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Strontium  presents four natural isotopes 88Sr (82.56%), 87Sr (7.02%), 86Sr (9.86%) and 84Sr (0.56%). The relative abundance of 87Sr varies due to the radiogenic decay of 87Rb. This variation depends on the amount of Rb present in the sample, the time elapsed since its formation and the Sr isotope composition initially present in the sample.

Since the half-life of 87Rb is 47,000 Ma, the amount of radiogenic 87Sr formed is very small in samples with low-Rb contents and/or young rocks (<50 million years).

The 87Sr/86Sr ratio allows us to obtain information about the origin and processes that affected all kind of materials. This type of study is based on the fact that the amount of 87Sr has been increasing since the origin of the Earth due to the contributions from the decay of 87Rb and the geochemical behavior of Rb and Sr. Materials with an origin in Earth's mantle present low Rb/Sr and hence low 87Sr/86Sr. On the contrary, materials from the upper crust have higher Rb/Sr and hence higher 87Sr/86Sr. Unexpected values ​​can be explained in different ways, such as assimilation and/or crustal contamination.

Sr isotopic analysis can be performed for studies in geochronology, petrology, marine-carbonate dating, diagenesis, hydrogeology, and archaeology.



Neodymium in nature has 7 isotopes 142Nd (27.09%), 143Nd (12.14%), 144Nd (23.83%), 145Nd (8.29%), 146Nd (17.26%), 148Nd (5.74%) and 150Nd (7.47 %). The relative abundance of 143Nd varies due to radioactive decay from 147Sm, with a half-life of 1.06 Ga, and this is sometimes convenient to date relatively old rocks.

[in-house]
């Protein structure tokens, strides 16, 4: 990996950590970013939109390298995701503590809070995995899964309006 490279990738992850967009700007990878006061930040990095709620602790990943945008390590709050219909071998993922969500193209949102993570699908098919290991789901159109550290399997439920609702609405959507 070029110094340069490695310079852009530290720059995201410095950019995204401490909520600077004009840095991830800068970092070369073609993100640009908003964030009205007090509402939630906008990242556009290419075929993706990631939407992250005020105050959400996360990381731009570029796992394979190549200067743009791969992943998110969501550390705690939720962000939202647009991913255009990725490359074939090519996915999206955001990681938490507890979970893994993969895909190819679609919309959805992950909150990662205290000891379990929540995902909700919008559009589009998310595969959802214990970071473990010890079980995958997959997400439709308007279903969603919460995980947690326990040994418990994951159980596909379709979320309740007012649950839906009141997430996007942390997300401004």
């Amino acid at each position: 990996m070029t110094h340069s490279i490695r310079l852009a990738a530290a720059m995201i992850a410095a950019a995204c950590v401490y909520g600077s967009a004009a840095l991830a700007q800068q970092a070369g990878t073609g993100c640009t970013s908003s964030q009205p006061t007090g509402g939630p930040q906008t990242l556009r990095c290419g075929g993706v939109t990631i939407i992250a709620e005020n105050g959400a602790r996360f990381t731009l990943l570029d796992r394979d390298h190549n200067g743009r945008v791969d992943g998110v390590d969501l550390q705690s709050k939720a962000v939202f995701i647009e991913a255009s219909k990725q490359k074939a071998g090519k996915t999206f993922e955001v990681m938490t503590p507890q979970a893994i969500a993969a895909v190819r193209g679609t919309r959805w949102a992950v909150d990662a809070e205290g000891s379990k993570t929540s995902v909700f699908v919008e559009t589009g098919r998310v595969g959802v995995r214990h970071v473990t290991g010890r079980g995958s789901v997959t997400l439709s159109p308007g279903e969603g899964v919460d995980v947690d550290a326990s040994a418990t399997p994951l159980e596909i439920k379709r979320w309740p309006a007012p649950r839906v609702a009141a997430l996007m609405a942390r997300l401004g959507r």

The 144Nd/143Nd ratio displays extremely narrow variations, so the epsilon-Nd value is widely used to identify variations in rocks. Materials formed in the Earth's mantle have ​​high values, with a maximum near +15 today, while crustal materials can display negative values down to -10.

The combination of epsilon-Nd and Sr data is a powerful tool for isotope geochemistry studies in geological materials, reflecting their origin and sometimes enabling quantification of the proportion of different materials that have contributed to their genesis.

Nd isotope ratios, when suitably variable, are used in dating metamorphic and magmatic rocks by internal isochrons, based on cogenetic minerals, and can provide useful information in petrological and metal ores studies.


Lead has four natural isotopes with atomic masses 204, 206, 207 and 208. Only 204Pb is naturally stable, while the other three are the result of the radioactive decay from 238U, 235U and 232Th, respectively. The half-lives of these three parent isotopes are very different: that of  238U is comparable to the age of the Earth, that of 235U is much shorter, which means that almost all 235U has now disintegrated to 207Pb, and that of 232Th is comparable to the age of the Universe.

'Common lead' is lead in a sample with a zero or negligible content of uranium, so that the proportion of radiogenic lead added to the original composition is very small. Thus in low-U materials (minerals or total rocks), variations in the isotope composition (207Pb/204Pb and 206Pb/204Pb) can by ascribed to the different rate of decay of parent isotopes (235U and 238U) in the source of the materials and these ratios may be used to estimate the age of formation without knowing the need to measure the concentration of U.

The Common Lead method has been used, mainly in the field of geosciences, for determining the
model ages in galenas and cerussite, as well as an isotopic tracer in feldspars. In some cases, in very old rocks (> 1000 Ma) it has been used to estimate the age by the isochron method.

Over the last decade, there has been a considerable development of common lead analysis, as it can be extremely important in environmental studies as a useful tracer for contamination processes.